12 100 bodies. Most probably, the total number of those persons is over
13 4.000. We can say that they were killed in cold blood during that
14 systemic and organised process."
15 This is page 5 of Mr. Ruez's statement, number 40307456. When I
16 read this relevant portion of his statement, I asked myself: How is it
17 possible that somebody can claim that bodies were found in the graves
18 that were not exhumed; and if those graves were not exhumed, how is it
19 possible to see almost an exact number of bodies?
20 As regards your question, in this portion of Mr. Ruez's statement
21 I can confirm that the agency for research and documentation from Tuzla
22 described the chronology of events surrounding Srebrenica. And in that
23 chronology, inter alia, it says that a majority of the bodies were
24 exhumed from the territory where combat had taken place during the
25 breakthrough of the 28th Division. Several bodies from the mass graves
1 -- and then they go on to list the mass graves, the same one as can be
2 found in the indictment, Lazete, Cerska, Branjevo, and let me not go on
3 enumerating them.
4 JUDGE FLUEGGE: Mr. Skrbic, for the sake of the record, please
5 can you tell us to whom this statement of Mr. Ruez was made, and when.
6 THE WITNESS: [Interpretation] The statement was provided on the
7 28th of February, 2001 --
8 THE INTERPRETER: The interpreter's correction:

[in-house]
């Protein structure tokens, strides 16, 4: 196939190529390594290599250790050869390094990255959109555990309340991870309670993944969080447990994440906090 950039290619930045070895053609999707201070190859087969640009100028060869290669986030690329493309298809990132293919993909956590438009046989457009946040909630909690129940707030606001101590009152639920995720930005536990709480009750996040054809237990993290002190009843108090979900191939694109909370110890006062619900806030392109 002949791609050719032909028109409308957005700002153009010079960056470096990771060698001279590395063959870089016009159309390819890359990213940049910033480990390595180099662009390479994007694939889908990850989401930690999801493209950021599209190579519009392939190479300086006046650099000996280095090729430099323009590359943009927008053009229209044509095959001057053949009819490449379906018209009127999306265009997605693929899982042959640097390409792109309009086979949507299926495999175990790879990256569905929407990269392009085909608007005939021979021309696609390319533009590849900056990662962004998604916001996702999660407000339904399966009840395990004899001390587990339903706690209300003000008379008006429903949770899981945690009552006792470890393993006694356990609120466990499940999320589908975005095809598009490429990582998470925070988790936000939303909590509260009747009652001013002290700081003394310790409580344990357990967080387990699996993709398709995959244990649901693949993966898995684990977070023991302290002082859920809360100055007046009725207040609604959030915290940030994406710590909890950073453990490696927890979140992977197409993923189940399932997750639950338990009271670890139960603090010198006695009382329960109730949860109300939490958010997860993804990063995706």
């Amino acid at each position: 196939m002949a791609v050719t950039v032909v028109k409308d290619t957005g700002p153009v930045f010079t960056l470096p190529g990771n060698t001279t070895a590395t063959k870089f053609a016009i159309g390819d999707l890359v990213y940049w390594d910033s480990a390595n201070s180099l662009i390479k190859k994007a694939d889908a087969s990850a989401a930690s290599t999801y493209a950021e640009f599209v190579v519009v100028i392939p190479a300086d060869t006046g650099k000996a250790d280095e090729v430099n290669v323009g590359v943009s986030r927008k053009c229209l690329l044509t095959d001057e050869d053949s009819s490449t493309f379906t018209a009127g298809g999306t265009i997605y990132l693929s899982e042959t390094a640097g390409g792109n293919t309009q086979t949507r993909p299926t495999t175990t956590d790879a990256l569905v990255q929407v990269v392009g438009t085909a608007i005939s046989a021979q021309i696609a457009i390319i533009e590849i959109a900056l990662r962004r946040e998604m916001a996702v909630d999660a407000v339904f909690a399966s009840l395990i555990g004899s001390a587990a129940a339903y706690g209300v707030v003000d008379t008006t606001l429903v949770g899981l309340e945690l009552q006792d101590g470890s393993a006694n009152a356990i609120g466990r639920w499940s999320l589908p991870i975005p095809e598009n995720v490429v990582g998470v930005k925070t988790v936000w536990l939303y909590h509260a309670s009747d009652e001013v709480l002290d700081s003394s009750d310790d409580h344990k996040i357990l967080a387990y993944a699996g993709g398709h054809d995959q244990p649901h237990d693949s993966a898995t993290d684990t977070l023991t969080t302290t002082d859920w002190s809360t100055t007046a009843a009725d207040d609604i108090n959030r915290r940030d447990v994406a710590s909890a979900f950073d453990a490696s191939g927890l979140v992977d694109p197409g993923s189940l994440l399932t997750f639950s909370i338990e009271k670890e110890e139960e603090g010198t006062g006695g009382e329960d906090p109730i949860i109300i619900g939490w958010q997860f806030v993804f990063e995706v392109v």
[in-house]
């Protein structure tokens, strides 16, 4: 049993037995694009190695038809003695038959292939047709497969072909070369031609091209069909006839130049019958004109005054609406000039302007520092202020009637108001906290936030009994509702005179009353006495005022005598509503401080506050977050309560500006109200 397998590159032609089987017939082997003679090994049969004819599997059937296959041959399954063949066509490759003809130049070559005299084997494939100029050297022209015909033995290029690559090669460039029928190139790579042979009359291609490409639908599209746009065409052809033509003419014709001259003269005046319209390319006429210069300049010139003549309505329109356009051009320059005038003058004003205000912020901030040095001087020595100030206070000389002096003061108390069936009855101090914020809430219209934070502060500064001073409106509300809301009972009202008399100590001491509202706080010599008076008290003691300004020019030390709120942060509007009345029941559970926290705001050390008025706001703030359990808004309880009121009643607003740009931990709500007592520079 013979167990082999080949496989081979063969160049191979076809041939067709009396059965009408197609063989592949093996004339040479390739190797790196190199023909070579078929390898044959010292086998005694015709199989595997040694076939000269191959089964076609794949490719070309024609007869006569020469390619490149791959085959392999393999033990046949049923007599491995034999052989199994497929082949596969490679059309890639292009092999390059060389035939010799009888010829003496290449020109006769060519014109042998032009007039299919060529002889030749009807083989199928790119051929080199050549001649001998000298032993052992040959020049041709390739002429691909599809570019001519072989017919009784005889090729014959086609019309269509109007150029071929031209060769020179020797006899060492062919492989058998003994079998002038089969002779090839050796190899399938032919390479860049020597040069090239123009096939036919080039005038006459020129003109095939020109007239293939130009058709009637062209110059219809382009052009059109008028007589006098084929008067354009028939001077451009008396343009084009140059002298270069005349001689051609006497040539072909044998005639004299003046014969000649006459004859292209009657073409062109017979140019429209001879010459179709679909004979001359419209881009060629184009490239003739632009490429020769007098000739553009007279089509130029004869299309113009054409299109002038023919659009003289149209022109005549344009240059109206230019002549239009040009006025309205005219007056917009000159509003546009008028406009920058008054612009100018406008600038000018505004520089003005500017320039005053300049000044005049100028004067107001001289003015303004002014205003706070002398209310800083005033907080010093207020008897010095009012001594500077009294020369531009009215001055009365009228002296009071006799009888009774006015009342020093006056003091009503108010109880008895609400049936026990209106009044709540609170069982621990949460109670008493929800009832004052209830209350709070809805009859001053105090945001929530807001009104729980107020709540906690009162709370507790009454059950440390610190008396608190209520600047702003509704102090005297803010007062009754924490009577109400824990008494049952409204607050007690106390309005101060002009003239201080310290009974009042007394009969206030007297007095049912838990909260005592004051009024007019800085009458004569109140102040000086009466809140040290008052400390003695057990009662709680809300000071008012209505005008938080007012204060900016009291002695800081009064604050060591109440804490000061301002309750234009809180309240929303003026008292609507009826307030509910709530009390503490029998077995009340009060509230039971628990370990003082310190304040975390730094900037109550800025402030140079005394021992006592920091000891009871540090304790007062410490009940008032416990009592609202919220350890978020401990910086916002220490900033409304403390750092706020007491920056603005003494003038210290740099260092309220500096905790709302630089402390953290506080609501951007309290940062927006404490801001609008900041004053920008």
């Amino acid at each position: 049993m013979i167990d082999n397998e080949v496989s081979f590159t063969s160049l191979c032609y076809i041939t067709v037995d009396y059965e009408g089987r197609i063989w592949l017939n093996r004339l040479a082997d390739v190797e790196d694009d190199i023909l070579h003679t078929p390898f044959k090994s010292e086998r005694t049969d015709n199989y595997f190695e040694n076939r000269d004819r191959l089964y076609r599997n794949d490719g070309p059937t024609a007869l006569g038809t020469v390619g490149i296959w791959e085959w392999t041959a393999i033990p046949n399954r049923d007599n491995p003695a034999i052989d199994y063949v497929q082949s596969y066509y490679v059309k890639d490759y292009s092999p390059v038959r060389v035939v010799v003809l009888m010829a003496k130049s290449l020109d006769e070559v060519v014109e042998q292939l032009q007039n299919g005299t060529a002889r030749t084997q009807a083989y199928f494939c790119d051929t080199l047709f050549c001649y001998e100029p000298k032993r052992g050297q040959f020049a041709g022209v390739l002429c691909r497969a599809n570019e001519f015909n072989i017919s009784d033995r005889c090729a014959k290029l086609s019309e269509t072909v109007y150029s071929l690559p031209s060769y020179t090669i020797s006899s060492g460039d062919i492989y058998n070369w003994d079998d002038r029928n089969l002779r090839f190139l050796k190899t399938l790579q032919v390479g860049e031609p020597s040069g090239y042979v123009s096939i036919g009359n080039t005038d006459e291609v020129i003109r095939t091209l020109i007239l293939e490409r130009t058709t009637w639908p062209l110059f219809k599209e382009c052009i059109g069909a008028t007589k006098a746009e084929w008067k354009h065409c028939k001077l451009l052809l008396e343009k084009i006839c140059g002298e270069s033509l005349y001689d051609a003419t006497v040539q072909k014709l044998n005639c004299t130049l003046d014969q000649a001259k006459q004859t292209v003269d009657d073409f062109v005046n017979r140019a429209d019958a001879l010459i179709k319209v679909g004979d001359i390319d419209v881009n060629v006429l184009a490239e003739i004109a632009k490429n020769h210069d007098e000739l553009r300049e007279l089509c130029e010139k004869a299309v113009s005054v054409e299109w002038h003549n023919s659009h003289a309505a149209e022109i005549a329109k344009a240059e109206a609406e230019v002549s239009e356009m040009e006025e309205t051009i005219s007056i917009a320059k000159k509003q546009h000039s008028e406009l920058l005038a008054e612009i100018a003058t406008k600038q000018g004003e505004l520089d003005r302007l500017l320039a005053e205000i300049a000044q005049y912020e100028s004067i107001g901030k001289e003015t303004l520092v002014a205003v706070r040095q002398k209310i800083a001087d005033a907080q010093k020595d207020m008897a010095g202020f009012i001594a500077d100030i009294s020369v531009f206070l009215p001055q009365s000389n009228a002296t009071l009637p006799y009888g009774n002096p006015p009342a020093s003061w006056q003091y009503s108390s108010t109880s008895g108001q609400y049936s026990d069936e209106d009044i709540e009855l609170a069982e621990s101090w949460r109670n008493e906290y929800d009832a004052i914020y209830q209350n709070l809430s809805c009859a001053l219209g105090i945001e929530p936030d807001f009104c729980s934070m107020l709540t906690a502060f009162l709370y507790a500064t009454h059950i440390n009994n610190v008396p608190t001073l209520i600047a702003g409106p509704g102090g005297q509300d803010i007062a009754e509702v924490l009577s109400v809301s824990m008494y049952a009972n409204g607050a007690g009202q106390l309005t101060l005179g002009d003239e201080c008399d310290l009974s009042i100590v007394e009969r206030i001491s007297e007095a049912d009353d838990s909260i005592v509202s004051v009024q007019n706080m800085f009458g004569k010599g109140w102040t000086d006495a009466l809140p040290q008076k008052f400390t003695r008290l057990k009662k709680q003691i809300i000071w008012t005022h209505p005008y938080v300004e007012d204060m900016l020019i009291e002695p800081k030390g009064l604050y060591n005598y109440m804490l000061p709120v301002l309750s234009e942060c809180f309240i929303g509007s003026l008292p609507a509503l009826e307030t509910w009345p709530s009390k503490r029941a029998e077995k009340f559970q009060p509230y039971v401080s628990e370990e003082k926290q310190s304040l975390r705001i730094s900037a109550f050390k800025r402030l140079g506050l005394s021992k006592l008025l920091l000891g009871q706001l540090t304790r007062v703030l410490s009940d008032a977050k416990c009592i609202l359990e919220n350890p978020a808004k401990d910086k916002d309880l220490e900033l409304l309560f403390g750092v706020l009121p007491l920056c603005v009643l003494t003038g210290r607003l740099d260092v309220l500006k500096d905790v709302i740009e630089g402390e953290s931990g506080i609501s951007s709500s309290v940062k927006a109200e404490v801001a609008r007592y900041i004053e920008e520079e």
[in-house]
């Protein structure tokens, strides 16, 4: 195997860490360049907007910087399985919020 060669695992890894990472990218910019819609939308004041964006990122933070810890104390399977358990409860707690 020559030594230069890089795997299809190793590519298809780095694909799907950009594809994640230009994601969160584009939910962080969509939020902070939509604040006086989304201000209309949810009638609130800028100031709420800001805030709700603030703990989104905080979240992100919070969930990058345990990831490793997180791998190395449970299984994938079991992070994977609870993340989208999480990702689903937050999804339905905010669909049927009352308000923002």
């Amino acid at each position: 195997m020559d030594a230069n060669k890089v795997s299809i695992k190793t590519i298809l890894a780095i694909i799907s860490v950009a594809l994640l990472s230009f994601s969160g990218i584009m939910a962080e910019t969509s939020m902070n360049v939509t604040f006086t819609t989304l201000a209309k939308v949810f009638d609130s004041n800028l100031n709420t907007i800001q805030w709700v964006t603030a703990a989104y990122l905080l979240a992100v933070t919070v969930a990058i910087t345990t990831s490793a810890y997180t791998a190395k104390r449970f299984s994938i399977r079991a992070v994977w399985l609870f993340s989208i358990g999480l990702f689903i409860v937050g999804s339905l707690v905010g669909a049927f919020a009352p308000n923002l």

9 22nd February, 2001.
10 THE WITNESS: [Interpretation] As far as I can remember, the
11 statement was provided to the parliamentary commission of the French
12 parliament. In any case, it was given on the 22nd of February, 2001.
13 I'm sure of that. And I gave you the ERN number of the first page, which
14 is 40307456.
15 JUDGE FLUEGGE: Thank you very much for that.
16 Mr. Gajic.
17 MR. GAJIC: [Interpretation] Relying on the ERN number provided by
18 the witness, I can say for the record that this is Exhibit D40.
19 JUDGE FLUEGGE: Thank you very much.
20 Mr. Tolimir, please carry on.
21 MR. TOLIMIR: [Interpretation]
22 Q. Thank you, Mr. Skrbic. Yesterday you spoke about the victims,
23 the remains, and the Prosecutor even showed you the remains that were
24 found in those mass graves, and you have just told us that some people
25 talk about things that cannot be seen. We asked Mr. Manning to confirm
1 what Mr. Ruez said, and Dean Manning was one of the witnesses in these
2 proceedings. His words were recorded on page 12-- 10219. I quote what
3 he said. A question put to Mr. Manning was this:
4 "Do you know --" we can't see it yet.
5 "Do you know where the mortal remains were buried, in which
7 He answered:
8 "I was not involved in the process. I can say that the surface
9 remains were collected and were kept for a number of years in Tuzla, in
10 the salt mine, in the tunnels that had been used as a salt mine."
11 My question is this: Mr. Skrbic, does this point to the fact
12 that the bodies and the mortal remains were transported to the territory
13 of the Federation of Bosnia-Herzegovina? Do you know anything about?
14 Thank you.
15 A. Yes, I came across such information. Let me just mention the
16 article entitled "The Icon of Srebrenica." We already quoted from that
17 article. In this article it is mentioned inter alia that before 1998
18 thousands upon thousands of bodies were collected from all over Bosnia
19 and they were brought to Tuzla airport and that's where DNA analysis took
20 place. What you have just read out confirms that. I'm also aware of